Marvel Comics has been doing a lot right in the last few years. Their movies are selling like hotcakes, and their titles are among the best-written being published today. Superior Spider-Man is no exception. [Spoilers below.]

Occupying the body of Peter Parker, Otto Octavius has changed Spider-Man's life in several ways: He finished Parker's doctorate, started an R&D firm, found new love, put spider-drones on every street corner, even achieved the impossible when he gained the trust of J. Jonah Jameson.

And like any good supervillain, his plans have begun falling apart. Bad guys lose. It's what they do. Octavius' accomplishments are crumbling around him like a self-destructing volcano lair: He's jeopardized Parker's family. His business is on the brink of collapse. He's been fired by the Avengers. He squandered his partnership with Mayor Jameson, who's back to employing Spider-Slayers en masse. Most of these faults lie in nearly every major supervillain's MO— namely, the inability to separate life and work.

But worst of all, Octavius pissed off the Green Goblin. Since the beginning of the Superior Spider-Man, the Green Goblin has done something unique: he deliberately started a franchise. He has several goblin lieutenants, most with their own goblin gliders. He has an army of muscle, and a criminal infrastructure to rival the Kingpin's. (Spider-Man actually enabled this aspect of the Goblin's plan, when he cleaned out Hell's Kitchen.)

But the greatest weapon in the Goblin's arsenal is (and always has been) information: He know's Octavius' secret, and it infuriates him. He can't stand that Spider-Man's "number two nemesis" managed to kill Parker.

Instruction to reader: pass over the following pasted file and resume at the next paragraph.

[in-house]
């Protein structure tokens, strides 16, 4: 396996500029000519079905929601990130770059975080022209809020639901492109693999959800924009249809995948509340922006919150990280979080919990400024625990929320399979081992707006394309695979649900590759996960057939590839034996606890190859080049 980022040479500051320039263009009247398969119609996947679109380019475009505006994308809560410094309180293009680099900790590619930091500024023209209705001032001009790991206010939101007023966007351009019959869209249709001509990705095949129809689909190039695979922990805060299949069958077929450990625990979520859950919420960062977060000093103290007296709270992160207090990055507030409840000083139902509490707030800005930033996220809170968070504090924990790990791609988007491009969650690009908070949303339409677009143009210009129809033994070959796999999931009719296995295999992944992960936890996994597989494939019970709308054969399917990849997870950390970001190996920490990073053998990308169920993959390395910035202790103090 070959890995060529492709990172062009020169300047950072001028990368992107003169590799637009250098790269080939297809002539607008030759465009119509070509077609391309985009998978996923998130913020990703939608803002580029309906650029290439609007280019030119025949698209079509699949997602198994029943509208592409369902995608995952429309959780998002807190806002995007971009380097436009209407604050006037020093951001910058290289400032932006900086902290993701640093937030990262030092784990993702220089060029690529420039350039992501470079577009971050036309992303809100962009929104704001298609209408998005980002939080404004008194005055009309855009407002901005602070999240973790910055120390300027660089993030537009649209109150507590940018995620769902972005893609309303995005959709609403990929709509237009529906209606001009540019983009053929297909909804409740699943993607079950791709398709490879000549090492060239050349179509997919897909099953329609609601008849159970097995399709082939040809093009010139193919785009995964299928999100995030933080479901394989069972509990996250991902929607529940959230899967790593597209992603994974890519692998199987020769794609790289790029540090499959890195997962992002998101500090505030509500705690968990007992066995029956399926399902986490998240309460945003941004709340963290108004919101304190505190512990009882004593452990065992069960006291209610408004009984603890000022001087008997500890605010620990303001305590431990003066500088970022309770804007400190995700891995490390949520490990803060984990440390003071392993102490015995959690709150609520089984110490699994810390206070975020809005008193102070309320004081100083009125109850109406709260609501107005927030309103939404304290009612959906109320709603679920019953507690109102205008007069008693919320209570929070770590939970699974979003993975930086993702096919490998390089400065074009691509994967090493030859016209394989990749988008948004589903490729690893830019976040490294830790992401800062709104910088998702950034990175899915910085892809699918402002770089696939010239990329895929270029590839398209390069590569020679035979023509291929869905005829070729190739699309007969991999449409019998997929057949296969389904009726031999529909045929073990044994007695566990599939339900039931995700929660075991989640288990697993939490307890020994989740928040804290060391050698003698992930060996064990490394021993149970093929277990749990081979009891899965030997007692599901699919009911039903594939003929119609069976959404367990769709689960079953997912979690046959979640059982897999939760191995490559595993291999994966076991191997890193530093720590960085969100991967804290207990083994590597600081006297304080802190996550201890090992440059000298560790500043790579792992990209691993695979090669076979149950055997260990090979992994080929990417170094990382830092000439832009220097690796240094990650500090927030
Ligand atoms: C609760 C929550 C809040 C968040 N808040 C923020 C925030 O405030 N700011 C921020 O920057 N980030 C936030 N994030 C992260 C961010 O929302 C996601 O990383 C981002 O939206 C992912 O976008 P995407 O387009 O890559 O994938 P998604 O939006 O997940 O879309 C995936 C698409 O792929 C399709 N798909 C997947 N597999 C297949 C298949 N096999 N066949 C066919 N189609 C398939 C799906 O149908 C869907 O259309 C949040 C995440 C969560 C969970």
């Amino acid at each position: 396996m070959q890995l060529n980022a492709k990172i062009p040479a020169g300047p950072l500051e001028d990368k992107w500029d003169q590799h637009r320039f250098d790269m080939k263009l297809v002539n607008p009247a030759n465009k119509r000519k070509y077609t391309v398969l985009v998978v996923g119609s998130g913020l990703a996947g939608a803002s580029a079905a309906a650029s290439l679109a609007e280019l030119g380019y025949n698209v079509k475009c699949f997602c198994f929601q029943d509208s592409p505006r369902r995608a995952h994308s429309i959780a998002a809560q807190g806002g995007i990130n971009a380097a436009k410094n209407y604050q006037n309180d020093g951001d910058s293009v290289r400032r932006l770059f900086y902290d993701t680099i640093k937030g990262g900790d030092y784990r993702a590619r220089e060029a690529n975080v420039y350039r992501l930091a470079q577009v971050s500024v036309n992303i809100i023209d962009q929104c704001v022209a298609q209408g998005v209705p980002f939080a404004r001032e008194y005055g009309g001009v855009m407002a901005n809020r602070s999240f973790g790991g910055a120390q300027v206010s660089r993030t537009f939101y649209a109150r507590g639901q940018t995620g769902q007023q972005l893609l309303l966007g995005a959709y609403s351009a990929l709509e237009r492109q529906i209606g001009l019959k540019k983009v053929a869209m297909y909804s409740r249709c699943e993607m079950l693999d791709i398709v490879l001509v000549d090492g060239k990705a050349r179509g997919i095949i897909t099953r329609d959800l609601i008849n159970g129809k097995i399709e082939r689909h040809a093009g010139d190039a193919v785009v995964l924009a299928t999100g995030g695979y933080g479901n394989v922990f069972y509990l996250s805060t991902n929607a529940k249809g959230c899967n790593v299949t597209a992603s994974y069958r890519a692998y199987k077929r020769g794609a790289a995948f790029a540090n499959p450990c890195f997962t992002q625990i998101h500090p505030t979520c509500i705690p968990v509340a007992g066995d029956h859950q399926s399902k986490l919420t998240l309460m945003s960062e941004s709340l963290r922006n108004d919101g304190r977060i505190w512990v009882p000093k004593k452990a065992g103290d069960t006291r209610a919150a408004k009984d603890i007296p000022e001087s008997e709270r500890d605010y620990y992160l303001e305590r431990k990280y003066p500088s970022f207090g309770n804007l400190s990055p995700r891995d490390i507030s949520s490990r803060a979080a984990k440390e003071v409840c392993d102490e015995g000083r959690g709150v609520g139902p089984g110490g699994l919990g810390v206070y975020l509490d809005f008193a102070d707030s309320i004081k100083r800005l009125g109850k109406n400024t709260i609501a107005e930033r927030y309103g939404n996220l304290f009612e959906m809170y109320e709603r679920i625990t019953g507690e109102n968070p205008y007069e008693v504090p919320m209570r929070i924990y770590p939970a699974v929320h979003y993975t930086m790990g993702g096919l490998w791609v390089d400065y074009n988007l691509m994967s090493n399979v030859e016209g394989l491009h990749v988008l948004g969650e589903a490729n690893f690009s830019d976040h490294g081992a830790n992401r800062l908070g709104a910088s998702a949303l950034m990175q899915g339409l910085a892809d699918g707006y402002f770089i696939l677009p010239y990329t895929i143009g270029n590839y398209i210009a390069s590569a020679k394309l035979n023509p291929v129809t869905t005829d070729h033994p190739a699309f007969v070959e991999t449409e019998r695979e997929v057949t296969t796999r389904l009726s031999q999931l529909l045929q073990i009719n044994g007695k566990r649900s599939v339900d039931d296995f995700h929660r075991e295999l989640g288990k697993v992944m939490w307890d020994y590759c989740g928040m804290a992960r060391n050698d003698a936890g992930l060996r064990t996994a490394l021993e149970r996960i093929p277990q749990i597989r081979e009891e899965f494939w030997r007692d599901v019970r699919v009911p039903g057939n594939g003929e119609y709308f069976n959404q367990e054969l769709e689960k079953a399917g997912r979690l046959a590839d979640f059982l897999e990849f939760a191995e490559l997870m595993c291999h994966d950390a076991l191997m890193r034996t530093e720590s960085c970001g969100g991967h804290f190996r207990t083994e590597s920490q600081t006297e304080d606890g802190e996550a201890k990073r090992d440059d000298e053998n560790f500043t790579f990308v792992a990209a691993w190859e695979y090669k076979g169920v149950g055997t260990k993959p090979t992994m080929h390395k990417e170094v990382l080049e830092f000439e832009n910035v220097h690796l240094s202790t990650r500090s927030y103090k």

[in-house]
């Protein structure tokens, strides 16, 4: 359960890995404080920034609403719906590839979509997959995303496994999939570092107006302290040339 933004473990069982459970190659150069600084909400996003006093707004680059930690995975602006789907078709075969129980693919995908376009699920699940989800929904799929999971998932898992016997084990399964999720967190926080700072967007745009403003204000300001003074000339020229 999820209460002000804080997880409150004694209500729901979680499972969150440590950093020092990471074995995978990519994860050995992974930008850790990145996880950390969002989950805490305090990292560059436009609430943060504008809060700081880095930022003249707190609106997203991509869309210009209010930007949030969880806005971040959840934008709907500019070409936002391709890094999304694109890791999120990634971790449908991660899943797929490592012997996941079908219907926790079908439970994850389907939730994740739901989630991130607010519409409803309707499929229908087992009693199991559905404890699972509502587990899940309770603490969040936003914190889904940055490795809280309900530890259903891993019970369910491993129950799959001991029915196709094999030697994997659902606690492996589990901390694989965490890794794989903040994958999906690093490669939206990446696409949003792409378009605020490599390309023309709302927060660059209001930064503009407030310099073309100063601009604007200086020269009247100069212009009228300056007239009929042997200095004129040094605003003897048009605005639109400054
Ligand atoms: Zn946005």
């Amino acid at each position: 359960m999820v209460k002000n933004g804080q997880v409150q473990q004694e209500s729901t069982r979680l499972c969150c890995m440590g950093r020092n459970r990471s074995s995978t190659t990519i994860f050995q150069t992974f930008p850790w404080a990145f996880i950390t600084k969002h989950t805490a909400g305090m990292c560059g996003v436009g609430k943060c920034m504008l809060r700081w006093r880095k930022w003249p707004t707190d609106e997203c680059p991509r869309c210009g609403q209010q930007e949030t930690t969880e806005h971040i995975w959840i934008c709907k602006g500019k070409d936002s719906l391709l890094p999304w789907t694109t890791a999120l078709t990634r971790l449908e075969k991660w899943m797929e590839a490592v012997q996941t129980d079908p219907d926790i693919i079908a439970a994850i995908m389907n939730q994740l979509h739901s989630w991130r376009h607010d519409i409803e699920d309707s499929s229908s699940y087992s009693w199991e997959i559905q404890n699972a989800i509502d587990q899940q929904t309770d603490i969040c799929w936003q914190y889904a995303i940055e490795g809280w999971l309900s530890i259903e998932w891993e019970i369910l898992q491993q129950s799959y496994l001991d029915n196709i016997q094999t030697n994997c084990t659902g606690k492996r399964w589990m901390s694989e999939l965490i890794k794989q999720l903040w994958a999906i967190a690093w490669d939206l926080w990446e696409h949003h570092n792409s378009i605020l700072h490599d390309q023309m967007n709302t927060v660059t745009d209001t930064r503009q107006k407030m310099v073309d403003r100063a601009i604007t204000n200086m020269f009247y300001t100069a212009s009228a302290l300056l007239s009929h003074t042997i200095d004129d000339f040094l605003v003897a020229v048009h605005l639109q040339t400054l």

The writing team of Dan Slott and Christos Gage have crafted one of the finest Green Goblin stories in years, by perfectly capturing Osborn's vindictive mind: he doesn't attack the Spider directly. No, no. He goes after what the Spider cares about— or in this case, what Octavius cares about. In one glorious splash page, the Green Goblin destroys everything that has ever been important to Otto Octavius.

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What truly sets Superior Spider-Man apart from most other comics (Marvel, DC, or otherwise) is the suspense it's managed to build. The ending isn't a certain thing. We know that the 'ghost' of Peter Parker is struggling to free itself from Octavius' mind, but at the moment, that ghost is hopelessly lost in Octavius' own memories.

The fact is, the 'Superior' Spider-Man may not be up to fighting the Green Goblin. Smart as he is, Octavius still thinks and fights like a bad guy. In the past, it's taken every ounce of Peter Parker's strength, courage, and resourcefulness to beat the Goblin. Otto Octavius is no Peter Parker. And he seems to finally have bitten off more than he can chew.

Last and certainly not least, this issue actually fulfills the promise of its cover. And it it magnificent.

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The combined artwork of Giuseppe Camuncoli, John Dell, and Antonio Fabela is top-notch. The pacing has been brilliant, setting the stage and erupting into full-scale war. The next chapter of The Superior Spider-Man is going to be very, very important. I can't wait.

What do you think?

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